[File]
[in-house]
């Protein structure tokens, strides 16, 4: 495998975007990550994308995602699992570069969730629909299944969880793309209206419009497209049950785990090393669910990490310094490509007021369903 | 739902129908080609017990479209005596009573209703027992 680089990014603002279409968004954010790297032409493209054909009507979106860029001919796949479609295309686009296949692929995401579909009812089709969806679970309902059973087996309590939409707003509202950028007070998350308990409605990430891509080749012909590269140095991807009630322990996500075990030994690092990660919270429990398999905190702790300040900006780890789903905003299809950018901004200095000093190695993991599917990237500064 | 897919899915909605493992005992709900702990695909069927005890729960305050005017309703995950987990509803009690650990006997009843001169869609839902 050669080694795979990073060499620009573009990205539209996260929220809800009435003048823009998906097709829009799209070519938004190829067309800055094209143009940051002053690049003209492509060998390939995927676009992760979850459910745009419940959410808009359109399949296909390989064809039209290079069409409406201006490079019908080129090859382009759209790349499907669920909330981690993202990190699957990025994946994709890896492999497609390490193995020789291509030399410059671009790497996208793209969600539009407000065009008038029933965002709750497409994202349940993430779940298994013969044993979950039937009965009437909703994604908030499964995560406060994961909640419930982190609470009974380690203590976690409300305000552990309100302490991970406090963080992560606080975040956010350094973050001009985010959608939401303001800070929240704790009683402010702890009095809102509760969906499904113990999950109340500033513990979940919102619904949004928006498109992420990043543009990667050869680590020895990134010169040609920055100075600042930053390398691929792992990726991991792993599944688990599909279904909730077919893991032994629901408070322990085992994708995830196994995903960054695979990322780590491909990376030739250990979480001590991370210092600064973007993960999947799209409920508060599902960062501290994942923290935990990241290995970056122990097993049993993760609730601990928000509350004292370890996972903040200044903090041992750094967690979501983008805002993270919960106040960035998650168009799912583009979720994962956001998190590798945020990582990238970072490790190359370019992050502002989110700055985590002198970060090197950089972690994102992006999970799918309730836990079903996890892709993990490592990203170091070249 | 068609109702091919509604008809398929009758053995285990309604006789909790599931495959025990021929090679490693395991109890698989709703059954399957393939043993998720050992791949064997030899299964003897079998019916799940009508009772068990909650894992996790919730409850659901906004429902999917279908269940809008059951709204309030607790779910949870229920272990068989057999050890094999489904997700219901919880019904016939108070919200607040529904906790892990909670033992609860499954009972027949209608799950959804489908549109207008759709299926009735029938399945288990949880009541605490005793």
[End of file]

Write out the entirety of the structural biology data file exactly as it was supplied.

[in-house]
């Protein structure tokens, strides 16, 4: 495998975007990550994308995602699992570069969730629909299944969880793309209206419009497209049950785990090393669910990490310094490509007021369903 | 739902129908080609017990479209005596009573209703027992 680089990014603002279409968004954010790297032409493209054909009507979106860029001919796949479609295309686009296949692929995401579909009812089709969806679970309902059973087996309590939409707003509202950028007070998350308990409605990430891509080749012909590269140095991807009630322990996500075990030994690092990660919270429990398999905190702790300040900006780890789903905003299809950018901004200095000093190695993991599917990237500064 | 897919899915909605493992005992709900702990695909069927005890729960305050005017309703995950987990509803009690650990006997009843001169869609839902 050669080694795979990073060499620009573009990205539209996260929220809800009435003048823009998906097709829009799209070519938004190829067309800055094209143009940051002053690049003209492509060998390939995927676009992760979850459910745009419940959410808009359109399949296909390989064809039209290079069409409406201006490079019908080129090859382009759209790349499907669920909330981690993202990190699957990025994946994709890896492999497609390490193995020789291509030399410059671009790497996208793209969600539009407000065009008038029933965002709750497409994202349940993430779940298994013969044993979950039937009965009437909703994604908030499964995560406060994961909640419930982190609470009974380690203590976690409300305000552990309100302490991970406090963080992560606080975040956010350094973050001009985010959608939401303001800070929240704790009683402010702890009095809102509760969906499904113990999950109340500033513990979940919102619904949004928006498109992420990043543009990667050869680590020895990134010169040609920055100075600042930053390398691929792992990726991991792993599944688990599909279904909730077919893991032994629901408070322990085992994708995830196994995903960054695979990322780590491909990376030739250990979480001590991370210092600064973007993960999947799209409920508060599902960062501290994942923290935990990241290995970056122990097993049993993760609730601990928000509350004292370890996972903040200044903090041992750094967690979501983008805002993270919960106040960035998650168009799912583009979720994962956001998190590798945020990582990238970072490790190359370019992050502002989110700055985590002198970060090197950089972690994102992006999970799918309730836990079903996890892709993990490592990203170091070249 | 068609109702091919509604008809398929009758053995285990309604006789909790599931495959025990021929090679490693395991109890698989709703059954399957393939043993998720050992791949064997030899299964003897079998019916799940009508009772068990909650894992996790919730409850659901906004429902999917279908269940809008059951709204309030607790779910949870229920272990068989057999050890094999489904997700219901919880019904016939108070919200607040529904906790892990909670033992609860499954009972027949209608799950959804489908549109207008759709299926009735029938399945288990949880009541605490005793």